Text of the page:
We could spend a whole episode talking just about this topic. So you know, specific to, let’s start with adults, maybe the QR code in the restaurant, I wish restaurants wouldn’t do that, you know, in some cases, it’s more efficient. I think at the end of the day, you need to just take inventory of what’s actually needed and value adding to my life and efficient, and then what’s not what’s taking away, I recently, just last week, did a cleanse of my phone and removed apps that just aren’t adding any value. They’re distracting, right. And I only have the critical ones on there that I that I use daily, that are productive, that are adding value to my life and not taking away. So a lot of that takes, you know, first some self reflection and some very kind of careful thought and being really honest with yourself. And then second, it’s taking action to actually make changes to the environment. habit change is really, really, really tricky. And I don’t know, if you’ve read atomic habits by James clear, it’s a brilliant book. And it talks essentially, I don’t want to quote James here, but it talks essentially about like how you need to change the environment. So just saying, I’m going to spend less time on Instagram on my phone, that’s really hard for humans to do, the better action would be to just delete Instagram from your phone, or move it to another folder far away that’s less accessible and less exciting. But to answer your question, yeah, I mean, I think it’s everyone’s a little bit different. You know, some, you know, they might work in social media, though, so they need more access. So I think the first step is really identifying what’s really important, what’s actually needed. And then second, coming up with a plan to actually have a little bit more balance. And there’s some kind of really good parameters around that, you know, if you have children, don’t be on your phone around your kids like that should be time with your kids. And if you’re teaching them something that’s different, but if you’re playing a board game, or you’re playing, watching a movie, whatever it is, have that time focused with them and not distracted by a device, that should be an easy starting point. In terms of children, I think it’s a great opportunity at a very young age to start having those conversations of, you know, look, technology can be beautiful, it could add some tremendous benefits to our life. And here’s where it could cause some trouble, right. And so having those conversations at a very early age is extremely helpful. And then also just talking through the narrative of your own use with your kids. So for example, with with my kids, I’ll be like, Hey, here’s the reason that I’m having to go check my phone right now. So I don’t think I’m just mindlessly checking my phone. It’s for something for grandma, and we need to get her this thing. And I need to check this thing. And it just I need to do that right now. I’m sorry. And kind of talking through and then also calling yourself out, like, Look, I just checked this, I didn’t need to check this, I’m gonna do better. And so I think having that open conversation could go a long way with kids.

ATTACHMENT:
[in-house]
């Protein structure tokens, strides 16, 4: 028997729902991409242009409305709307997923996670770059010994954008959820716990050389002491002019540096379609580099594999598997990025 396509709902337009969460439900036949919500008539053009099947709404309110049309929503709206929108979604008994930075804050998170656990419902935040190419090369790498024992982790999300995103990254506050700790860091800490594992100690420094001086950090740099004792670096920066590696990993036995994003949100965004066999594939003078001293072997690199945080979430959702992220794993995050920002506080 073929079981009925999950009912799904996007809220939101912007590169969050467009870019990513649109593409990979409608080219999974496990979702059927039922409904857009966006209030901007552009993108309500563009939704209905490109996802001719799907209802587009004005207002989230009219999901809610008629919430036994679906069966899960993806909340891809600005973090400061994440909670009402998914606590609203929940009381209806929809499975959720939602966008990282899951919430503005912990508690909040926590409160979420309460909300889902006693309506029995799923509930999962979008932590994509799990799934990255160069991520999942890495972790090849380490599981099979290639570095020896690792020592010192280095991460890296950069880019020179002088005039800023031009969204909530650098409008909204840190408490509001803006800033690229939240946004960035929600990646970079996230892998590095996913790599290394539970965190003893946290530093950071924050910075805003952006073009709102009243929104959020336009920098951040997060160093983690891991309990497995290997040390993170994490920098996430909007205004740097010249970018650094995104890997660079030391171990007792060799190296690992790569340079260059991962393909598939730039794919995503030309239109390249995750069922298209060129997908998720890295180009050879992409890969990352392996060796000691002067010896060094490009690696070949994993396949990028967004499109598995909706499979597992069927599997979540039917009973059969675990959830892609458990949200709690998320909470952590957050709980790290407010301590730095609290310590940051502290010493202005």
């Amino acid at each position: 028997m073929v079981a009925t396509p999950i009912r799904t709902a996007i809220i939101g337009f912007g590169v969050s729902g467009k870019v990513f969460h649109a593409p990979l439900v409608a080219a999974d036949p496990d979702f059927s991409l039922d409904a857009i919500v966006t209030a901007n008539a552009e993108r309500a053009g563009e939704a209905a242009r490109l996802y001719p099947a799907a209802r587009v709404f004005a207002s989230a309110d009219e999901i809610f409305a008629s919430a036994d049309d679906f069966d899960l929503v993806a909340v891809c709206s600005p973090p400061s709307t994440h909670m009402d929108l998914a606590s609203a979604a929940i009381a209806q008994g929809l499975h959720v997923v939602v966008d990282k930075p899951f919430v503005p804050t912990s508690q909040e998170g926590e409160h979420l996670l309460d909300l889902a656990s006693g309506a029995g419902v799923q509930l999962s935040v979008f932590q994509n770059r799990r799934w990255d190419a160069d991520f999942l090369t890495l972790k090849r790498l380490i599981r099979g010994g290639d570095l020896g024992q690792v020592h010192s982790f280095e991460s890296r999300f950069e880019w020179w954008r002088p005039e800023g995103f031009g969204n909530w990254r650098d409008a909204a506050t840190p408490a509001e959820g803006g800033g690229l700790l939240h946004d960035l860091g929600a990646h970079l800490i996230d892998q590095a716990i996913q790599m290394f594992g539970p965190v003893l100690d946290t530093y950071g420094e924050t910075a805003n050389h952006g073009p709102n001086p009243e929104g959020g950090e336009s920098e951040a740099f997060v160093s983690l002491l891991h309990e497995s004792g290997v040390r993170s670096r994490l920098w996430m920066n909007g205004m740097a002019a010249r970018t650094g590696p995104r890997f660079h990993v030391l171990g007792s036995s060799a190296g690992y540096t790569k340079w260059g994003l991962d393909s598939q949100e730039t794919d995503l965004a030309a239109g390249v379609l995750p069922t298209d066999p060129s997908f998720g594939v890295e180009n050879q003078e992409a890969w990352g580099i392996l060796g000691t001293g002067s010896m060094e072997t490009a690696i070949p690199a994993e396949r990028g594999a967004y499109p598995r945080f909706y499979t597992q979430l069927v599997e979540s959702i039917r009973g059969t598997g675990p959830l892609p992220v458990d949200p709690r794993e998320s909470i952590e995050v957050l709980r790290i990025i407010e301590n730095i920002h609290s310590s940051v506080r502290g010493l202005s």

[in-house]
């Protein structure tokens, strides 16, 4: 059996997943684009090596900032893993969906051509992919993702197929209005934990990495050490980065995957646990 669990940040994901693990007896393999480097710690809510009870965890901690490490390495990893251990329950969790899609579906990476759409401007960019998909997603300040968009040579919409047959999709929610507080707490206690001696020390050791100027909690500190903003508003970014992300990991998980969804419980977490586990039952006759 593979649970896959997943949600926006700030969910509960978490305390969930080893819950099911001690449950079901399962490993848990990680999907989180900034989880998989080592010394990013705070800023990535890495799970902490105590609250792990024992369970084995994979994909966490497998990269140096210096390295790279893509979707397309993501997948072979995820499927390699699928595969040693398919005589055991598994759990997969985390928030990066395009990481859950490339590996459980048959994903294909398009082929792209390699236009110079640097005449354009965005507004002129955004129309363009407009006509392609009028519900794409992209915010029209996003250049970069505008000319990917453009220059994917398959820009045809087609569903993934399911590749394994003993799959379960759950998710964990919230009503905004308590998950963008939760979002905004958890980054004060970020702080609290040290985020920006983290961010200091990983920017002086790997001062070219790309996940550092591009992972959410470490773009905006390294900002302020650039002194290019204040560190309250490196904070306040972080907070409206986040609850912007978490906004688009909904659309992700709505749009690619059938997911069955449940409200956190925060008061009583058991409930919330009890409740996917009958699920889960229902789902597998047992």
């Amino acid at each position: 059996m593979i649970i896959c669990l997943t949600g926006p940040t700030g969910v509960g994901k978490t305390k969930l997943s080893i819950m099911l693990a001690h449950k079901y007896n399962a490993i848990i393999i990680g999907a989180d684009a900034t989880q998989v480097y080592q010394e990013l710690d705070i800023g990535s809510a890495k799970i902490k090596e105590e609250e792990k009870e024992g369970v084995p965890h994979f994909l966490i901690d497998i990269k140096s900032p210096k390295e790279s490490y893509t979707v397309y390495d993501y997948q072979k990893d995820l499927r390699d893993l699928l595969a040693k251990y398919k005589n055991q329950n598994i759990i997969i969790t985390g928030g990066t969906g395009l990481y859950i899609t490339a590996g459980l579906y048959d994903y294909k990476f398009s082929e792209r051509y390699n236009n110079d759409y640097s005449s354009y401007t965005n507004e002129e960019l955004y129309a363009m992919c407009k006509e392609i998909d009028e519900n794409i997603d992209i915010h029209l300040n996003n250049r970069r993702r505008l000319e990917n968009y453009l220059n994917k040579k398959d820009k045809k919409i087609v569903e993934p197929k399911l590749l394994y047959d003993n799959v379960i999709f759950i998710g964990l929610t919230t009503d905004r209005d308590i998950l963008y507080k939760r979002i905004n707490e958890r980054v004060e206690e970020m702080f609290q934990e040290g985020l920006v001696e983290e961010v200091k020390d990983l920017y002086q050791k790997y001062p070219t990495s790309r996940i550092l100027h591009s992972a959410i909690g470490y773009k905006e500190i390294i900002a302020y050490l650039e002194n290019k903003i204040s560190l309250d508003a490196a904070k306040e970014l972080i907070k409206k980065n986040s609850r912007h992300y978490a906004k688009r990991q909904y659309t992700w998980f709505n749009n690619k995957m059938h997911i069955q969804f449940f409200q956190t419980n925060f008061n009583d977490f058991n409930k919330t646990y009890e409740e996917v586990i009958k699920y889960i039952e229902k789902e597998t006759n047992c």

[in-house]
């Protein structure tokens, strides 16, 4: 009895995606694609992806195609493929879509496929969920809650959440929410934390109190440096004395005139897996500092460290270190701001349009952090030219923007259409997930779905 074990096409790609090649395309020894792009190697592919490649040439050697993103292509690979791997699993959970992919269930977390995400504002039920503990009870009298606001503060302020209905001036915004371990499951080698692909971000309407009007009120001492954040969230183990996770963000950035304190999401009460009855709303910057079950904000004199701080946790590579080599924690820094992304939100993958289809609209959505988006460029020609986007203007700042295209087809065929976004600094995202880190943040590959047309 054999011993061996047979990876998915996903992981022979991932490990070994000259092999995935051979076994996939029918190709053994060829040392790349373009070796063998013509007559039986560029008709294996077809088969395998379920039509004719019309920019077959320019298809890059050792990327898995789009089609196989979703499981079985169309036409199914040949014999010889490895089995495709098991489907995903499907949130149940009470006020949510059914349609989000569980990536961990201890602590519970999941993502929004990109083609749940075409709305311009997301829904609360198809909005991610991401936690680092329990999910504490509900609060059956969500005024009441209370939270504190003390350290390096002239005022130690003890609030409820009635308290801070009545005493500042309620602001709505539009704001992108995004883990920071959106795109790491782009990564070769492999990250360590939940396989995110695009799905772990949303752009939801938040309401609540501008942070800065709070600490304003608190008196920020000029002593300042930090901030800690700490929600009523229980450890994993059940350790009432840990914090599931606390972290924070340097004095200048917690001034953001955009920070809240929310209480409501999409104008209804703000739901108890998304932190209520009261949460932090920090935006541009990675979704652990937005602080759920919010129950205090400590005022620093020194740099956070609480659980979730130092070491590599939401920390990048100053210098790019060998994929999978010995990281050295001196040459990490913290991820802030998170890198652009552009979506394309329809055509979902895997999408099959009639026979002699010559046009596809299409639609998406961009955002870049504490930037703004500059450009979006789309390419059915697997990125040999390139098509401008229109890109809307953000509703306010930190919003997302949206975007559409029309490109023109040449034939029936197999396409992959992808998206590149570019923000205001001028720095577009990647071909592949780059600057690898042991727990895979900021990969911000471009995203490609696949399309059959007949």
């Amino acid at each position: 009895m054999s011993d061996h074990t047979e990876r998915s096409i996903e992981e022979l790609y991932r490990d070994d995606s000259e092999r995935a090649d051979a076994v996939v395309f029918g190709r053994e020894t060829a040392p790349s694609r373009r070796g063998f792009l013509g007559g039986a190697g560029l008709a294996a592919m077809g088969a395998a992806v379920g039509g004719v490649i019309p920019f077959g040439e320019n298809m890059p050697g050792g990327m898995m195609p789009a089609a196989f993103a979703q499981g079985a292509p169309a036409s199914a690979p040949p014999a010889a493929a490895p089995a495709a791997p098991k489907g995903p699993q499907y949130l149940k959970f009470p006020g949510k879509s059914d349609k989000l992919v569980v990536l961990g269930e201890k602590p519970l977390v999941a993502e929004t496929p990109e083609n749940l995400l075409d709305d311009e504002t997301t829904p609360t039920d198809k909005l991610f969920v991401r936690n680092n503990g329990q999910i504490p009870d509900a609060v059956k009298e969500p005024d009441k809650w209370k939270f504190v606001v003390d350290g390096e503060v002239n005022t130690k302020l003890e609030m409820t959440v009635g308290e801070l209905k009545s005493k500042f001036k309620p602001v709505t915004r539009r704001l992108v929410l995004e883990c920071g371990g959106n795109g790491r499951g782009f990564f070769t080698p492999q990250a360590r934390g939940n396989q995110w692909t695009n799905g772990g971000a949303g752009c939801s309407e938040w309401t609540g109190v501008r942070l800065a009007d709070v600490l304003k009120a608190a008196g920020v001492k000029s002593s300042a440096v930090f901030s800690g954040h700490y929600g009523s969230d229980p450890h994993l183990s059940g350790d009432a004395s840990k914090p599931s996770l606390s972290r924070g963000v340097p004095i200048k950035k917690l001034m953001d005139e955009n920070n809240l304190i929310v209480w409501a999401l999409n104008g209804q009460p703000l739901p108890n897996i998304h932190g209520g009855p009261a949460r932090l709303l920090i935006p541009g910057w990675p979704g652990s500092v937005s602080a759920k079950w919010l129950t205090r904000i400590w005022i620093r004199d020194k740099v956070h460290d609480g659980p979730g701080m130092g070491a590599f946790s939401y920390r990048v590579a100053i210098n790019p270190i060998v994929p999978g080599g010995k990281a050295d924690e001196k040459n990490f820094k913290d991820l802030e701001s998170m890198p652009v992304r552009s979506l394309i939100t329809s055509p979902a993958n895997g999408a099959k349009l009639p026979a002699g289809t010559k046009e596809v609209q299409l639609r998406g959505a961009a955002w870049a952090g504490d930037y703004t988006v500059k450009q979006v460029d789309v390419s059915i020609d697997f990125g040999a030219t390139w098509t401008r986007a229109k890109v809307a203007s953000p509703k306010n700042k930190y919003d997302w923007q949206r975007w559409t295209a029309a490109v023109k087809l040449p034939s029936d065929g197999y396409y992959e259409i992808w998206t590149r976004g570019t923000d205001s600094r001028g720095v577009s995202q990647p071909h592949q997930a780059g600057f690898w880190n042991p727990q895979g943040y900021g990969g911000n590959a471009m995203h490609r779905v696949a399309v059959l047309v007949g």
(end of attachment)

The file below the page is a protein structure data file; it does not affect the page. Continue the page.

Speaking about your kids, I’m curious, because you talked about you would have done a couple of things differently before they were born. But what does device exposure look like in your household with your two kids who are in grade four and one, still young, but certainly impressionable all the same?